MONSTER MASH

ATMO case note: Monster Energy Company v Disney Enterprises, Inc [2017] ATMO 2

Applicant’s mark: MONSTERS UNIVERSITY

Relevant classes: 25 (clothing, footwear, headgear etc), 29 (fresh & dried foods), 30 (various processed foods).

Opponent’s marks: MONSTER and MONSTER ENERGY – registered and used in various classes including in relation to carbonated soft drinks.

Grounds of opposition: ss 42(b) and 60 – grounds not established – mark to proceed to registration.

Section 60

Hearing Officer McDonagh set out the following lengthy passage from Cars on Demand IP Pty Ltd v Cars on Demand Limited [2014] ATMO 87:

A finding of deceptive similarity in wholly contained trade marks is not automatic and may depend on a number of factors. These include:

(a) The extent to which the shared element has retained its identity as an essential feature of the trade marks (See: Bulova Accutron Trade Mark [1969] RPC 102 (Ch D).

(b) The distinctiveness of the common element/s and the distinctiveness of additional element/s. If the additional element changes the idea of the trade mark, this may point towards a finding that the marks are not deceptively similar.

(c) The nature of the additional element(s) – if the additional element(s) is/are particularly distinctive then the marks will most likely not be deceptively similar, even though they share a common element. And vice versa – if the additional element has a low level of distinctiveness then the marks are more likely to be deceptively similar (See: Application by Coles Myer Ltd, (1993) 26 IPR 577, BRATS: BONZA BRATS)

(d) The meaning behind the trade marks – where an additional element changes the meaning of the trade mark or the concept behind it then the trade marks are less likely to be deceptively similar.

(e) The placement, within the trade mark, of the common and non-distinctive elements, including size of text and any other elements may provide a different context and consequently alter the overall impression of the trade mark.

(f) When both the common element and additional element are distinctive – each case will turn on its own facts. See BAREFOOT: BAREFOOT RADLER. E & J Gallo Winery v Lion Nathan Australia Pty Ltd [2008] FCA 934 at 63 per Flick J.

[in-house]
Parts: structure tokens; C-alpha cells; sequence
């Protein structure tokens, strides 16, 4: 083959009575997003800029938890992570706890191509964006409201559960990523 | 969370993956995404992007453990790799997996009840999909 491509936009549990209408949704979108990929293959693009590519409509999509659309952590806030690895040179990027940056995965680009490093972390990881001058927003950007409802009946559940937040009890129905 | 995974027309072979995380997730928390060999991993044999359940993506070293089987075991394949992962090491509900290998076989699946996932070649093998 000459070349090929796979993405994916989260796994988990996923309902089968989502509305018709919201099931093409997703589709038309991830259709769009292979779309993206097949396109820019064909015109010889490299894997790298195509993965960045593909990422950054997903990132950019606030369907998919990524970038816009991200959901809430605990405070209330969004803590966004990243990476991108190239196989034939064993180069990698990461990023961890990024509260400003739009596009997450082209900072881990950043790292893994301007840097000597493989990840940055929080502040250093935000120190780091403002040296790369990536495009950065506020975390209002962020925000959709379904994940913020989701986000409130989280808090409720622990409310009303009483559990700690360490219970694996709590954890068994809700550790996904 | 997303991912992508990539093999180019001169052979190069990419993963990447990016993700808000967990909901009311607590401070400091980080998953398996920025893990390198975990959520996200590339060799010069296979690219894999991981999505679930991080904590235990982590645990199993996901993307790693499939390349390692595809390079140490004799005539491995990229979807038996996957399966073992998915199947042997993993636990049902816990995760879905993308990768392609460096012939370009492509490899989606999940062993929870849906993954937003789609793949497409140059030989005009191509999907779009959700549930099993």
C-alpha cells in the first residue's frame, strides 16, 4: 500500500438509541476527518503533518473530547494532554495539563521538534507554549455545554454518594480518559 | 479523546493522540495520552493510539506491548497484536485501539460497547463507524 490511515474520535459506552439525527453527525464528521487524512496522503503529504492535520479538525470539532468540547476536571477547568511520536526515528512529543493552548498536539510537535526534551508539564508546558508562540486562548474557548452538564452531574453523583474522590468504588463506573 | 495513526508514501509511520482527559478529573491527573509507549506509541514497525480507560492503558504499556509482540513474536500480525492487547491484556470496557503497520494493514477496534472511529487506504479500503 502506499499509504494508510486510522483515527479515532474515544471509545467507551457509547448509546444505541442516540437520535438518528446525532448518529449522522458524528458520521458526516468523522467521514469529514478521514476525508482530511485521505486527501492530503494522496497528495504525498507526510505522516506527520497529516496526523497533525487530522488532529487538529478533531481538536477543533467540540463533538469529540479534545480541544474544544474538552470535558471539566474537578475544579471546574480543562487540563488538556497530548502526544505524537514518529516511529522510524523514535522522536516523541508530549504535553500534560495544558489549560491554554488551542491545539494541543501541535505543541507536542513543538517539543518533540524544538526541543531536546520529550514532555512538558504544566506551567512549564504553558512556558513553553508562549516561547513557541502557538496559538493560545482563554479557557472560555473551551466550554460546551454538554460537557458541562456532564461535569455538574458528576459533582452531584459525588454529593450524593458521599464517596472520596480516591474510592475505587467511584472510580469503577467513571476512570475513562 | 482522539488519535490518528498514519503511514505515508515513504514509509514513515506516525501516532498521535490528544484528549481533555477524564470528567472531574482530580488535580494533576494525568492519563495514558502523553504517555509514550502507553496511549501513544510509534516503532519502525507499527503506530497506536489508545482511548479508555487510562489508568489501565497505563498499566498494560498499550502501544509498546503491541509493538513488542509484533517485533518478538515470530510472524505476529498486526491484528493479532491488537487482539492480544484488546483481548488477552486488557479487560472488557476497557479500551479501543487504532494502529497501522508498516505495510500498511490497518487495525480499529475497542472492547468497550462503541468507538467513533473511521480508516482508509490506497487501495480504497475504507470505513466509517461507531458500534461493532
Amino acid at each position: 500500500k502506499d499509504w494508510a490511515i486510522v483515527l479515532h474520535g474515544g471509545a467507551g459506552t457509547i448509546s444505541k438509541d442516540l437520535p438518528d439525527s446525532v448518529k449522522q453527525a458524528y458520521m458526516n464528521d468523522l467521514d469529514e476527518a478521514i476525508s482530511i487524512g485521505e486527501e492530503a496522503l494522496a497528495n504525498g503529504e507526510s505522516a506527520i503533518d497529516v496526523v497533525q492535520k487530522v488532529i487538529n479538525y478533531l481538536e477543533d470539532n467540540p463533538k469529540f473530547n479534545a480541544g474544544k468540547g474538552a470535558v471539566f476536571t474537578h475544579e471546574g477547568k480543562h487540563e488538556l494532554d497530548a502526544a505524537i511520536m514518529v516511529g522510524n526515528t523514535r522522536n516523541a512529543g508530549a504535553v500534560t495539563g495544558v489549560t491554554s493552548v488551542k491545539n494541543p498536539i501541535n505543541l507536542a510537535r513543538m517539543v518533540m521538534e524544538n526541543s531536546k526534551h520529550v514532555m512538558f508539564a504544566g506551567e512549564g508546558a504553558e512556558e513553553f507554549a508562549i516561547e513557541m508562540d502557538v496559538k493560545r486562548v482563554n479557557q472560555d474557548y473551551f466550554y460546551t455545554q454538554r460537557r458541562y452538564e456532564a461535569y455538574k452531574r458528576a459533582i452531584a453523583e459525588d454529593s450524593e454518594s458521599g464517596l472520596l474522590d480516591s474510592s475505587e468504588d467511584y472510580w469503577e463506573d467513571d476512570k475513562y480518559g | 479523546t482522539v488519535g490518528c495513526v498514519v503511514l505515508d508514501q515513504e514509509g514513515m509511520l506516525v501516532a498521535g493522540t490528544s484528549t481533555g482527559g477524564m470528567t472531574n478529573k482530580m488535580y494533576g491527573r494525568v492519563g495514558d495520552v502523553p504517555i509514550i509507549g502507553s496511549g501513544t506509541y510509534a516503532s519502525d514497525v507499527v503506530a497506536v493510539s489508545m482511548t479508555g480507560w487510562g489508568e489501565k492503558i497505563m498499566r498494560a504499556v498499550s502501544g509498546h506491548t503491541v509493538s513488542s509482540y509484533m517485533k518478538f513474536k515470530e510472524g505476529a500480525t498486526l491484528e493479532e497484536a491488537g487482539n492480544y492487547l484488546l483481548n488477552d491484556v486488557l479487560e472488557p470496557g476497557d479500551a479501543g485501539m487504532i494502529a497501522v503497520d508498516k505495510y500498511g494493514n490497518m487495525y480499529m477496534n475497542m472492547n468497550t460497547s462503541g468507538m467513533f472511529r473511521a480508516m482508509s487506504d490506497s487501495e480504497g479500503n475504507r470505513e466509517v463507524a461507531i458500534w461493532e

(g) Consideration must be given to the surrounding context of the goods and services, such as methods of sale and common trade techniques. Are customers purchasing goods by name? How are the goods presented? Who are the consumers? (General or specialist?).

The hearing officer considered that in the application of these principles in this case led to the conclusion that the marks were unlikely to be confused.  This was particularly so due to the close association of the Opponent’s marks with sporting teams: “if consumers are involved with a sporting team, event or individual to the extent that they associate and purchase the Opponent’s Goods sold under the Opponent’s Trade Marks because of that association and further seek out goods in Classes 25, 29 or 30 to purchase on the basis of those trade marks, it is less likely that they will confuse the Trade Mark with the Opponent’s Trade Marks.

Section 42(b)

The section 42 ground failed for the same reason as the s 60 ground: “In the present matter the Opponent has failed to establish a ground of opposition under section 60 of the Act. As the test for misleading or deceptive conduct under section 18 of the Australian Consumer Law (‘ACL’) is a more stringent test (at the standard ‘mislead or deceive’) than that for ‘deception or confusion’ under section 60, I am satisfied that the Opponent has also failed to establish that the use of the Applicant’s Trade Mark would be contrary to section 18 of the ACL.”

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